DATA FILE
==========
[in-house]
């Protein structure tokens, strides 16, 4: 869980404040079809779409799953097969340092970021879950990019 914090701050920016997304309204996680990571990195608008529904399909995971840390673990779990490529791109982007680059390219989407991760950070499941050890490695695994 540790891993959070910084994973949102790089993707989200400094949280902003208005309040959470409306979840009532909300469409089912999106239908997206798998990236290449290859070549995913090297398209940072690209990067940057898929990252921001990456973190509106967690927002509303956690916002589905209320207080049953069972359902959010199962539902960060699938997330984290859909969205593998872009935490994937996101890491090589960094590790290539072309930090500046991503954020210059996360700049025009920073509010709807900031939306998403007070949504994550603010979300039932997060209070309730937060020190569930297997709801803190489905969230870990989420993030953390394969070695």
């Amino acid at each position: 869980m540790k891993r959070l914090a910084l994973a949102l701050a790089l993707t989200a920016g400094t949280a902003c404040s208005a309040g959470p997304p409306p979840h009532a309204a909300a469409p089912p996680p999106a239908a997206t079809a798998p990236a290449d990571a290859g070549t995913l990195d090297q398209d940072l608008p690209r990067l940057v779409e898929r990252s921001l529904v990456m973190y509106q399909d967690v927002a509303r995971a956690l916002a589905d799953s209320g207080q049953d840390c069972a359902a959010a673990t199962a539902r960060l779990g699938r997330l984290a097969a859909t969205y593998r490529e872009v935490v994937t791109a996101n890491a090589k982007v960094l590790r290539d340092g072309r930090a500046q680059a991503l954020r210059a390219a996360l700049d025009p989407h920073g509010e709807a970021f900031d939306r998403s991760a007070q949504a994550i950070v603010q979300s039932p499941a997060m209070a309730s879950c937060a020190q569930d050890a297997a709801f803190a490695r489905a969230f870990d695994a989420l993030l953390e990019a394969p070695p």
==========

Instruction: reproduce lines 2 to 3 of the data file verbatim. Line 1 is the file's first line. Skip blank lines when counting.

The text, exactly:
């Protein structure tokens, strides 16, 4: 869980404040079809779409799953097969340092970021879950990019 914090701050920016997304309204996680990571990195608008529904399909995971840390673990779990490529791109982007680059390219989407991760950070499941050890490695695994 540790891993959070910084994973949102790089993707989200400094949280902003208005309040959470409306979840009532909300469409089912999106239908997206798998990236290449290859070549995913090297398209940072690209990067940057898929990252921001990456973190509106967690927002509303956690916002589905209320207080049953069972359902959010199962539902960060699938997330984290859909969205593998872009935490994937996101890491090589960094590790290539072309930090500046991503954020210059996360700049025009920073509010709807900031939306998403007070949504994550603010979300039932997060209070309730937060020190569930297997709801803190489905969230870990989420993030953390394969070695």
């Amino acid at each position: 869980m540790k891993r959070l914090a910084l994973a949102l701050a790089l993707t989200a920016g400094t949280a902003c404040s208005a309040g959470p997304p409306p979840h009532a309204a909300a469409p089912p996680p999106a239908a997206t079809a798998p990236a290449d990571a290859g070549t995913l990195d090297q398209d940072l608008p690209r990067l940057v779409e898929r990252s921001l529904v990456m973190y509106q399909d967690v927002a509303r995971a956690l916002a589905d799953s209320g207080q049953d840390c069972a359902a959010a673990t199962a539902r960060l779990g699938r997330l984290a097969a859909t969205y593998r490529e872009v935490v994937t791109a996101n890491a090589k982007v960094l590790r290539d340092g072309r930090a500046q680059a991503l954020r210059a390219a996360l700049d025009p989407h920073g509010e709807a970021f900031d939306r998403s991760a007070q949504a994550i950070v603010q979300s039932p499941a997060m209070a309730s879950c937060a020190q569930d050890a297997a709801f803190a490695r489905a969230f870990d695994a989420l993030l953390e990019a394969p070695p």